Wednesday, January 9, 2013

Rat plague hits penguins

Angela Pownall, The West Australian Updated January 9, 2013
Rat plague hits penguinsPenguin Island manager Dave Charles with a dead rat trapped on the island. Picture: Mogens Johansen/The West Australian
A plague of black rats is destroying the native wildlife population on Penguin Island, threatening to ruin one of WA's best nature havens and ecotourism attractions.

Thousands of the rats have inundated the small island 700m off Rockingham to feed on hundreds of eggs and chicks of its famous little penguin colony and other birds.

Penguin Island was, as ever, an idyllic escape from the heat and bustle of the mainland yesterday but the scene belied the huge environmental threat.

As families, tourists and holidaying children swam in the blue shallows and watched the penguins, birds and seals, a major offensive began to try to rid the island of its unwanted pests.

Penguin Island manager David Charles said the rats were having a devastating impact on wildlife.
"The bridled terns have had no chicks survive at all this year," he said. "From our nest boxes, we're talking about only 20 little penguin chicks that have survived.

"In previous years, it's been in the 40s and 50s."

The rat infestation is at a terrible time for WA's biggest breeding colony of little penguins, which already faces a battle for survival.

Mr Charles said the penguin population had fallen to 1200 breeding pairs from about 2000 just two years ago. Rising ocean temperatures are blamed for penguin deaths because the warmer waters drive away whitebait, their favourite food.

"We're not quite sure what we can do apart from eliminate as many of the factors that are affecting them as possible," Mr Charles said.

A dozen wildlife officers and volunteers are laying more than 270 poison bait traps over the 12.5ha island this week.

Black rats were first spotted on the island a year ago.

Mr Charles said a few rats were thought to have managed to cross the sandbar to the island at low tide or stowed away on a visiting boat.

In just one year, the number of rats has exploded to plague proportions and thousands now roam the island.

With a gestation period of just 21 days, female rats can have eight or nine litters of about six babies a year.

Mr Charles said they had designed the bait traps so only rats - and not skinks and other native wildlife - could get inside and take the poison.
Some secondary poisoning of birds that ate the dead rats was expected.

But Mr Charles said the mass rat poisoning was necessary to save the rest of Penguin Island's diverse wildlife.

Rat baiting program on Penguin Island


A black rat on Penguin Island. 
A black rat on Penguin Island.A DEPARTMENT of Environment and Conservation baiting program to eradicate black rats on Penguin Island will begin next week.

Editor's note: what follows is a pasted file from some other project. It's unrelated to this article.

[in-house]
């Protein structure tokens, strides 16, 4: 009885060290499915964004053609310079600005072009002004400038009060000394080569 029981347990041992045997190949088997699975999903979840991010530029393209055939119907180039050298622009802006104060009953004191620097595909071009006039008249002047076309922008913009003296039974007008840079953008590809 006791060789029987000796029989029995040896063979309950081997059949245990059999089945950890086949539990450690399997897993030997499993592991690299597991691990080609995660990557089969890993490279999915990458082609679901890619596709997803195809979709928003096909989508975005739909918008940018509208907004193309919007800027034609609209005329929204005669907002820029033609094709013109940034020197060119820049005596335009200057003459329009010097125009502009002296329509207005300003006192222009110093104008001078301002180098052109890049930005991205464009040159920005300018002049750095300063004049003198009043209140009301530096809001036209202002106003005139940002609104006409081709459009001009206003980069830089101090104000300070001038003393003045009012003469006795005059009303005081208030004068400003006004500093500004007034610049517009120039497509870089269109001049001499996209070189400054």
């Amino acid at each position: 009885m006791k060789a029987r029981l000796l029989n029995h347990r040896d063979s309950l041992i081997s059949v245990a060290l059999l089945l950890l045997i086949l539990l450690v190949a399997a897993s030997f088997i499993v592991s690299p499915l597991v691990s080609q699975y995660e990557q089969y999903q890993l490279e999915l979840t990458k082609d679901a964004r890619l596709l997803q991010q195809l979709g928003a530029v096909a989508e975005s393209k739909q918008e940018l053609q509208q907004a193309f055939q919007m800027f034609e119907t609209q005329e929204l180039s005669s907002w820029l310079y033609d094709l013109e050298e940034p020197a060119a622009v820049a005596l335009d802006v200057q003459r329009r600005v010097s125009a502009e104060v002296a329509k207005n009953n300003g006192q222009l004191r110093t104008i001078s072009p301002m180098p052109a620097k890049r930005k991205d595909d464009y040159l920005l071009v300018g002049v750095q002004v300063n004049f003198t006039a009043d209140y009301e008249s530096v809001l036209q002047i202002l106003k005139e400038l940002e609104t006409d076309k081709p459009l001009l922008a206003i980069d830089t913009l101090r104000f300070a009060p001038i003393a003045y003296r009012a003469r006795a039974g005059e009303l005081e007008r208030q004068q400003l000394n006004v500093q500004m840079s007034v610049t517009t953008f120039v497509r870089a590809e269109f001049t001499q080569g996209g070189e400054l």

DEC Penguin Island manager David Charles said the invasive black rats were killing penguins, birds and other fauna on the island and had to be eradicated as soon as possible.
The island will remain open to the public during the six-week baiting phase, which starts on Monday.

“Black rats have recently become established on Penguin Island and are posing a significant threat to nesting shorebirds, seabirds, terrestrial birds and native skinks. The rats are also a serious threat to the island’s ecology,” Mr Charles said.

“The planned baiting program will involve using a commercially-available anticoagulant rat poison contained in bait stations and placed in a grid pattern around the island.

“The stations allow access by rats, but are designed to reduce the possibility of animals such as skinks getting into them."

Mr Charles said the baiting method would reduce the chances of native species being affected.

“Eradicating the rats will help protect Penguin Island’s diverse array of wildlife, including iconic little penguins, caspian terns, bridled terns and pelicans," he said.

“The island’s colony of little penguins is thought to be the largest on Australia’s west coast and of course, the island is very popular with tourists and for recreation activities. Another benefit of the baiting program will be the reduction of the introduced house mouse population.”

The baiting phase will run until the end of February. DEC staff will continue to monitor key species and the effectiveness of the program.

A biosecurity plan will also be developed and implemented to ensure black rats and other introduced animals and plants are not taken to Penguin Island in the future.

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